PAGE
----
gnirsinfo -- Generic information on GNIRS data and reduction




The GNIRS package contains tasks for processing GNIRS long-slit, cross-dispersed (XD) and integral-field (IFU) spectroscopy data. The tasks are also used to process NIRI and Mid-IR spectroscopy data. The specifics of the individual tasks can be found in their help files. This document describes the common features of the generic tasks and gives a description of the GNIRS data format. More details on data processing for each configuration are available in GNIRSINFOLS (long slit), GNIRSINFOXD (cross-dispersed) and GNIRSINFOIFU (integral field unit); and GNIRSEXAMPLES provides sample "recipes" (processing scripts). The file gnirs$doc/gnirs-flow.pdf is a summary that you can print out for handy reference.

The tasks produce logfiles of the performed processing steps. The name of the logfile may be set in each individual task, or at the package level by setting gnirs.logfile.

The tasks add header keywords to the output images. These header keywords contain information about the performed processing steps and the values of the critical parameters that were used.

All GNIRS images are written as multi-extension FITS (MEF) files. Raw data have two unnamed extensions. Most of the header information is written to the primary header unit (PHU) which is extension [0]. The data read from the array is in extension [1].

Processing with NSPREPARE (this task is used only for GNIRS data - see below - but other instruments have their own preparation tasks with similar actions) will rename the data extension and, optionally, add variance and data quality extensions. By default (see NSHEADERS) the extension names are SCI for science data, VAR for variance, and DQ for data quality (0 = good). Various header keywords (used later) are added in NSPREPARE.

NSPREPARE will also subtract an offset level (see the NSPREPARE help page for more information), apply a linearity correction if requested (recommended), and add an MDF file (extension MDF) describing which areas of the image contain useful data. It also has a parameter (fl_forcewcs) that will generate the world coordinate system from the RA/Dec and offsets in the header. This is necessary for most data before May 2005 since the WCS in raw GNIRS data was not correct (see output with fl_checkwcs+ to check).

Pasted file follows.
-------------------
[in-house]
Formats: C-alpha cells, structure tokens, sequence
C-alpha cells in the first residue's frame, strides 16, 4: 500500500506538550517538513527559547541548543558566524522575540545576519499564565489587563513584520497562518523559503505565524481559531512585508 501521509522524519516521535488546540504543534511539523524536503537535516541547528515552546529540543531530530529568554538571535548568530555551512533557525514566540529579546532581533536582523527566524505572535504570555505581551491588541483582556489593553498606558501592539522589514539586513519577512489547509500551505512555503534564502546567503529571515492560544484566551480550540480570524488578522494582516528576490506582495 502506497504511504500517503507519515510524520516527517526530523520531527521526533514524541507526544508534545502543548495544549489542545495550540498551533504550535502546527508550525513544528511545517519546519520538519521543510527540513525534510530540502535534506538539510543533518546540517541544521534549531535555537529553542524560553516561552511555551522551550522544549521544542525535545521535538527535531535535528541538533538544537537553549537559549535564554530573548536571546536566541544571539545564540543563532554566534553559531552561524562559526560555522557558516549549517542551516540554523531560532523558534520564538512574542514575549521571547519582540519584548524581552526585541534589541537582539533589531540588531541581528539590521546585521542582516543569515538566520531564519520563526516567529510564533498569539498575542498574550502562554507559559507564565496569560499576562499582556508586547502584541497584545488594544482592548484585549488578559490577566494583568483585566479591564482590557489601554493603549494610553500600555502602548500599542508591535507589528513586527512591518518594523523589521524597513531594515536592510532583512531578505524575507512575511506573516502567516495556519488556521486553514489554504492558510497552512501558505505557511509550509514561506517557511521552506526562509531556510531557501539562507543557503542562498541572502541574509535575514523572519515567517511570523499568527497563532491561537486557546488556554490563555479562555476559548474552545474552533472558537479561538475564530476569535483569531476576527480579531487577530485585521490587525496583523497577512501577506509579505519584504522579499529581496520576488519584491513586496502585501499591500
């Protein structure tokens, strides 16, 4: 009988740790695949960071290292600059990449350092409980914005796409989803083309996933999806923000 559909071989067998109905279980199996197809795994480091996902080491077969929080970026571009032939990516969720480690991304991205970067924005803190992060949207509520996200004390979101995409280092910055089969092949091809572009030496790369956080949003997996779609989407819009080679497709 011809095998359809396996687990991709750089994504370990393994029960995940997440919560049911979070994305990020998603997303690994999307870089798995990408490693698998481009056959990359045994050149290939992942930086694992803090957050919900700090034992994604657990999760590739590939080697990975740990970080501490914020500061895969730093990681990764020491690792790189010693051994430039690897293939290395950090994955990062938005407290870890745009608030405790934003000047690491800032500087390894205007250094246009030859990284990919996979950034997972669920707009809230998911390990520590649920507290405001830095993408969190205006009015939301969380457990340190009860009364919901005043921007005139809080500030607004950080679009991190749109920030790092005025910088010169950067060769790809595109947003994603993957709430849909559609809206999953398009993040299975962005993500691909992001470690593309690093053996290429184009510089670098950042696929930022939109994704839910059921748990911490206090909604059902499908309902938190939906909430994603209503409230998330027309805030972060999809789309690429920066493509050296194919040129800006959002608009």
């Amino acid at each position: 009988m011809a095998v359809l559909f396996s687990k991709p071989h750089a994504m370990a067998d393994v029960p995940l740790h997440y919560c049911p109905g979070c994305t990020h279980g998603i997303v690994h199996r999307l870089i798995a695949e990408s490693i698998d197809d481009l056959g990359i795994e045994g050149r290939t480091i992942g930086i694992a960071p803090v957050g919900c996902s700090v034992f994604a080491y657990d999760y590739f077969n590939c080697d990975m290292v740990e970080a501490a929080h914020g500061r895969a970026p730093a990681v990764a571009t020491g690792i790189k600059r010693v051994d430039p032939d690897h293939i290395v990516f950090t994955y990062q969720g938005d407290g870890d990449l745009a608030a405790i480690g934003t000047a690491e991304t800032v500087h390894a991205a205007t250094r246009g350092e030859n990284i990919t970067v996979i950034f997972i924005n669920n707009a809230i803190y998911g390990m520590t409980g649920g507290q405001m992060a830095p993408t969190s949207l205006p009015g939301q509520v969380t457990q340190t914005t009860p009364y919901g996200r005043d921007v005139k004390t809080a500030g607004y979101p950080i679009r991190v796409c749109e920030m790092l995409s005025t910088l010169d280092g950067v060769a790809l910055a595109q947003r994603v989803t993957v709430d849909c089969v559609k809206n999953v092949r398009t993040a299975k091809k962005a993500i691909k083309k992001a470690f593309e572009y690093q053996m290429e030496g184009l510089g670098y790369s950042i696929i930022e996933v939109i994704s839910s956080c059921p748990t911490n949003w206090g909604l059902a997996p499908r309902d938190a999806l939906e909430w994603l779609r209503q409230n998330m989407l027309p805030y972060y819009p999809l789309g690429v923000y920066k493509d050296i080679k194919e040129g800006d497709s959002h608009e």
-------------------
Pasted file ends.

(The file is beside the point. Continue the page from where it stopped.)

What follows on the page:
Most data reduction will call NSCUT to extract the regions of interest from the raw data. If more than one region is extracted (e.g., for XD or IFU data) then it is necessary to specify the appropriate extension number. The second extension containing science data, for example, is denoted by [SCI,2].

The task GEMEXTN, when used with default parameters and no arguments, will display all the extensions in a file:

    > unlearn gemextn
    > gemextn snS20040202S0015

This includes both the index (inside the first []) and the extension name and version (second []). It is only necessary to use one of these, since either uniquely identifies an extension. Name and version are recommended because they specify the type of data contained. There is no guarantee about the ordering of indices apart from extension [0], the PHU, which always contains only header information.

Additional information and ways to handle MEF files can be found in


The task NSHEADERS lists the header parameters used by the various tasks in the GNIRS package (some header values which have values fixed by IRAF or FITS conventions are not included since they cannot be changed).

Before reducing data from an instrument, the user should run

    > nsheaders <instrument>
where <instrument> can be gnirs, niri, michelle, or trecs, to ensure that the appropriate header values are used.

Note that not all header parameters named in NSHEADERS need appear in the raw data. Some are used internally by the GNIRS package. Others are used by NSPREPARE alone - the "prepare" tasks for other instruments (e.g. NPREPARE) might not use them.

NSHEADERS can also be used to change task parameters for an instrument automatically - invoking the task with a particular instrument cause the ".dat" script in gnirs$data for that instrument to be executed.